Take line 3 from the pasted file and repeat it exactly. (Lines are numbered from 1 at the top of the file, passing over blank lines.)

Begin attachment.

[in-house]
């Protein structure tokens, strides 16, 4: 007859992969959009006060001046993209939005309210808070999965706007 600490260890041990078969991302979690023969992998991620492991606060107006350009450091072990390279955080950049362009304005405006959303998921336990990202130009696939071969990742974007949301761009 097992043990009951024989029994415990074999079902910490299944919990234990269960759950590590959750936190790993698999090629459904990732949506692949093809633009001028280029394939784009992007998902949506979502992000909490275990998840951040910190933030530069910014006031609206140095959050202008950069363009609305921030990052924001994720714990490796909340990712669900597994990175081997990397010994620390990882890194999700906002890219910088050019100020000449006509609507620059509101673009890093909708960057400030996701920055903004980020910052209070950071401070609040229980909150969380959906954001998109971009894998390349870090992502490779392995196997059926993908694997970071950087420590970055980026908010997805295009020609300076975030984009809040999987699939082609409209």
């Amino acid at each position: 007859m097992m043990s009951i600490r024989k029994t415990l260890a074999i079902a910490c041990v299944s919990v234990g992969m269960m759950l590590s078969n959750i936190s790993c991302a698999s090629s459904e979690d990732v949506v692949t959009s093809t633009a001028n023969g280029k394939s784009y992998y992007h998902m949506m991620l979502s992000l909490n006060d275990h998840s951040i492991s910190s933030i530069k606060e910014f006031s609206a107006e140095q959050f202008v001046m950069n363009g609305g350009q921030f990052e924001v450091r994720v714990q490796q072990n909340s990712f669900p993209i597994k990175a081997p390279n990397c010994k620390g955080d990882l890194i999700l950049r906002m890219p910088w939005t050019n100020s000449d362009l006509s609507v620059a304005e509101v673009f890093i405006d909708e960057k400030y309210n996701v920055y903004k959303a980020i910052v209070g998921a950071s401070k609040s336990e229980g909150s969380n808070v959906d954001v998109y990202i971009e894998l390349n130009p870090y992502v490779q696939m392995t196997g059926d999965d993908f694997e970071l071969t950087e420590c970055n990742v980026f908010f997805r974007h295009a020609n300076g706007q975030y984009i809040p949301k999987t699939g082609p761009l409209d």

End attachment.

């Amino acid at each position: 007859m097992m043990s009951i600490r024989k029994t415990l260890a074999i079902a910490c041990v299944s919990v234990g992969m269960m759950l590590s078969n959750i936190s790993c991302a698999s090629s459904e979690d990732v949506v692949t959009s093809t633009a001028n023969g280029k394939s784009y992998y992007h998902m949506m991620l979502s992000l909490n006060d275990h998840s951040i492991s910190s933030i530069k606060e910014f006031s609206a107006e140095q959050f202008v001046m950069n363009g609305g350009q921030f990052e924001v450091r994720v714990q490796q072990n909340s990712f669900p993209i597994k990175a081997p390279n990397c010994k620390g955080d990882l890194i999700l950049r906002m890219p910088w939005t050019n100020s000449d362009l006509s609507v620059a304005e509101v673009f890093i405006d909708e960057k400030y309210n996701v920055y903004k959303a980020i910052v209070g998921a950071s401070k609040s336990e229980g909150s969380n808070v959906d954001v998109y990202i971009e894998l390349n130009p870090y992502v490779q696939m392995t196997g059926d999965d993908f694997e970071l071969t950087e420590c970055n990742v980026f908010f997805r974007h295009a020609n300076g706007q975030y984009i809040p949301k999987t699939g082609p761009l409209d």